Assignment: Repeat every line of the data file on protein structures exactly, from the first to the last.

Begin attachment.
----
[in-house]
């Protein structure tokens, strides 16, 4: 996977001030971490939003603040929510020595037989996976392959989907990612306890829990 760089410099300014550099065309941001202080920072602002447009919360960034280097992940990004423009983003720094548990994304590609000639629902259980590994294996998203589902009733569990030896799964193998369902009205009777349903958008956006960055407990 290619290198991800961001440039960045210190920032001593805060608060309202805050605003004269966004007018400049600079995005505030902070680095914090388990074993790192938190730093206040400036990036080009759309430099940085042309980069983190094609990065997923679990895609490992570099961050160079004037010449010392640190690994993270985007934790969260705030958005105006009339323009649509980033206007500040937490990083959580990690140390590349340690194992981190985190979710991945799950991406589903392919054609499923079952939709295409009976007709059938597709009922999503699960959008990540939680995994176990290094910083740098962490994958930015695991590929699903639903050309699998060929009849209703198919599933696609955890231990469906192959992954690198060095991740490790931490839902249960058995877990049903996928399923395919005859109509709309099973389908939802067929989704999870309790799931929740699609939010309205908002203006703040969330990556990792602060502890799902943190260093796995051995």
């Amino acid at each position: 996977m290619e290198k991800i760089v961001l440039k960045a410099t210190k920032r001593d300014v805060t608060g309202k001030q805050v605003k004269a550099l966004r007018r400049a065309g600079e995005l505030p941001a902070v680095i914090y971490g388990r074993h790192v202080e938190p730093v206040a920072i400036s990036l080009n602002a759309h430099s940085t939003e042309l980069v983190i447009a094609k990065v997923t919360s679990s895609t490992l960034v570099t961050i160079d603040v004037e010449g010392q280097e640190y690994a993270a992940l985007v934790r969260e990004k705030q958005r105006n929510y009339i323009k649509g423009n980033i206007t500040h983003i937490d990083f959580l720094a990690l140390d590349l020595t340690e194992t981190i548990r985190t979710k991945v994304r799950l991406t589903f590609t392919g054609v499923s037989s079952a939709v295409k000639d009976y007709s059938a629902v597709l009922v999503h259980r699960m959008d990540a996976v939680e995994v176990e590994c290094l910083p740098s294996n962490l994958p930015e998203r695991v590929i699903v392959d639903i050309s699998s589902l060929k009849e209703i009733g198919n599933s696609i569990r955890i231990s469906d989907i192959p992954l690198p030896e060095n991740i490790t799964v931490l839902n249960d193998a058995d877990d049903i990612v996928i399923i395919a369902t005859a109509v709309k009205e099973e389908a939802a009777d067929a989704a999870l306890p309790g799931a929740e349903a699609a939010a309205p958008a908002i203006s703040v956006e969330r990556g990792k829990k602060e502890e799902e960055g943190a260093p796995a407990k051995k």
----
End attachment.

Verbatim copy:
[in-house]
């Protein structure tokens, strides 16, 4: 996977001030971490939003603040929510020595037989996976392959989907990612306890829990 760089410099300014550099065309941001202080920072602002447009919360960034280097992940990004423009983003720094548990994304590609000639629902259980590994294996998203589902009733569990030896799964193998369902009205009777349903958008956006960055407990 290619290198991800961001440039960045210190920032001593805060608060309202805050605003004269966004007018400049600079995005505030902070680095914090388990074993790192938190730093206040400036990036080009759309430099940085042309980069983190094609990065997923679990895609490992570099961050160079004037010449010392640190690994993270985007934790969260705030958005105006009339323009649509980033206007500040937490990083959580990690140390590349340690194992981190985190979710991945799950991406589903392919054609499923079952939709295409009976007709059938597709009922999503699960959008990540939680995994176990290094910083740098962490994958930015695991590929699903639903050309699998060929009849209703198919599933696609955890231990469906192959992954690198060095991740490790931490839902249960058995877990049903996928399923395919005859109509709309099973389908939802067929989704999870309790799931929740699609939010309205908002203006703040969330990556990792602060502890799902943190260093796995051995």
């Amino acid at each position: 996977m290619e290198k991800i760089v961001l440039k960045a410099t210190k920032r001593d300014v805060t608060g309202k001030q805050v605003k004269a550099l966004r007018r400049a065309g600079e995005l505030p941001a902070v680095i914090y971490g388990r074993h790192v202080e938190p730093v206040a920072i400036s990036l080009n602002a759309h430099s940085t939003e042309l980069v983190i447009a094609k990065v997923t919360s679990s895609t490992l960034v570099t961050i160079d603040v004037e010449g010392q280097e640190y690994a993270a992940l985007v934790r969260e990004k705030q958005r105006n929510y009339i323009k649509g423009n980033i206007t500040h983003i937490d990083f959580l720094a990690l140390d590349l020595t340690e194992t981190i548990r985190t979710k991945v994304r799950l991406t589903f590609t392919g054609v499923s037989s079952a939709v295409k000639d009976y007709s059938a629902v597709l009922v999503h259980r699960m959008d990540a996976v939680e995994v176990e590994c290094l910083p740098s294996n962490l994958p930015e998203r695991v590929i699903v392959d639903i050309s699998s589902l060929k009849e209703i009733g198919n599933s696609i569990r955890i231990s469906d989907i192959p992954l690198p030896e060095n991740i490790t799964v931490l839902n249960d193998a058995d877990d049903i990612v996928i399923i395919a369902t005859a109509v709309k009205e099973e389908a939802a009777d067929a989704a999870l306890p309790g799931a929740e349903a699609a939010a309205p958008a908002i203006s703040v956006e969330r990556g990792k829990k602060e502890e799902e960055g943190a260093p796995a407990k051995k």